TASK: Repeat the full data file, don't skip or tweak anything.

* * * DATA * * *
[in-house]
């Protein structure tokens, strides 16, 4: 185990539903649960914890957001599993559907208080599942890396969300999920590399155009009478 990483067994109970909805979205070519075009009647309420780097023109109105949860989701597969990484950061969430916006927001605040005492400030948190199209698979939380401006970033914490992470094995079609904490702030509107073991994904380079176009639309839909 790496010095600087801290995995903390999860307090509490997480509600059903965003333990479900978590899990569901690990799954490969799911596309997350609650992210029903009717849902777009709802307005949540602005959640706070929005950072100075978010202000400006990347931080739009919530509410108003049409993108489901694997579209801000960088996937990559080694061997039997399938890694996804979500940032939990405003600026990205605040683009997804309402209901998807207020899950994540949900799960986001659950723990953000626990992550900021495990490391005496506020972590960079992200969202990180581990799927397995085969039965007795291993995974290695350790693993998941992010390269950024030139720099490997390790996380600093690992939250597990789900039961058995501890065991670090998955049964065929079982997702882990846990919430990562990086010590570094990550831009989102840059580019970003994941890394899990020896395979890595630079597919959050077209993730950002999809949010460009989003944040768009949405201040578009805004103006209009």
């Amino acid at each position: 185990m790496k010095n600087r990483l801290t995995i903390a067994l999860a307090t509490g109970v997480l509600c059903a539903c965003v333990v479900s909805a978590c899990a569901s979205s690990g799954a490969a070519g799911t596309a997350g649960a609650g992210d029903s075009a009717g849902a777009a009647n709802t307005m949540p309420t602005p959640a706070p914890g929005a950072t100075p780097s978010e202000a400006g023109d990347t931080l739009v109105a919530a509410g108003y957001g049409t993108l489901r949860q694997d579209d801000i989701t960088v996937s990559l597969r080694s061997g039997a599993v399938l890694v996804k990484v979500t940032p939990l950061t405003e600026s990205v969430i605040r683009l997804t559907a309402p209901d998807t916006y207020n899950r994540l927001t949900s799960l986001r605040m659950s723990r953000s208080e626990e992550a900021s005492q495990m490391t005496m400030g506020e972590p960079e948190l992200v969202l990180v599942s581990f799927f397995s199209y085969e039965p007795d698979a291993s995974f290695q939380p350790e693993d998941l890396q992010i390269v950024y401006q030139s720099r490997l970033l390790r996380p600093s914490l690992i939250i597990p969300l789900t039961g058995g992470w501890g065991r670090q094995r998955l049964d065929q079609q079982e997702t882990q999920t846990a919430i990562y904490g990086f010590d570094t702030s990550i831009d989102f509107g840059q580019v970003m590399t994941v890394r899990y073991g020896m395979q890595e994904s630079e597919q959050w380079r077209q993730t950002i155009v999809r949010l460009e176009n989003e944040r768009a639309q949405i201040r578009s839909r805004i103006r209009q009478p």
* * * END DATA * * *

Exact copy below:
[in-house]
């Protein structure tokens, strides 16, 4: 185990539903649960914890957001599993559907208080599942890396969300999920590399155009009478 990483067994109970909805979205070519075009009647309420780097023109109105949860989701597969990484950061969430916006927001605040005492400030948190199209698979939380401006970033914490992470094995079609904490702030509107073991994904380079176009639309839909 790496010095600087801290995995903390999860307090509490997480509600059903965003333990479900978590899990569901690990799954490969799911596309997350609650992210029903009717849902777009709802307005949540602005959640706070929005950072100075978010202000400006990347931080739009919530509410108003049409993108489901694997579209801000960088996937990559080694061997039997399938890694996804979500940032939990405003600026990205605040683009997804309402209901998807207020899950994540949900799960986001659950723990953000626990992550900021495990490391005496506020972590960079992200969202990180581990799927397995085969039965007795291993995974290695350790693993998941992010390269950024030139720099490997390790996380600093690992939250597990789900039961058995501890065991670090998955049964065929079982997702882990846990919430990562990086010590570094990550831009989102840059580019970003994941890394899990020896395979890595630079597919959050077209993730950002999809949010460009989003944040768009949405201040578009805004103006209009």
């Amino acid at each position: 185990m790496k010095n600087r990483l801290t995995i903390a067994l999860a307090t509490g109970v997480l509600c059903a539903c965003v333990v479900s909805a978590c899990a569901s979205s690990g799954a490969a070519g799911t596309a997350g649960a609650g992210d029903s075009a009717g849902a777009a009647n709802t307005m949540p309420t602005p959640a706070p914890g929005a950072t100075p780097s978010e202000a400006g023109d990347t931080l739009v109105a919530a509410g108003y957001g049409t993108l489901r949860q694997d579209d801000i989701t960088v996937s990559l597969r080694s061997g039997a599993v399938l890694v996804k990484v979500t940032p939990l950061t405003e600026s990205v969430i605040r683009l997804t559907a309402p209901d998807t916006y207020n899950r994540l927001t949900s799960l986001r605040m659950s723990r953000s208080e626990e992550a900021s005492q495990m490391t005496m400030g506020e972590p960079e948190l992200v969202l990180v599942s581990f799927f397995s199209y085969e039965p007795d698979a291993s995974f290695q939380p350790e693993d998941l890396q992010i390269v950024y401006q030139s720099r490997l970033l390790r996380p600093s914490l690992i939250i597990p969300l789900t039961g058995g992470w501890g065991r670090q094995r998955l049964d065929q079609q079982e997702t882990q999920t846990a919430i990562y904490g990086f010590d570094t702030s990550i831009d989102f509107g840059q580019v970003m590399t994941v890394r899990y073991g020896m395979q890595e994904s630079e597919q959050w380079r077209q993730t950002i155009v999809r949010l460009e176009n989003e944040r768009a639309q949405i201040r578009s839909r805004i103006r209009q009478p």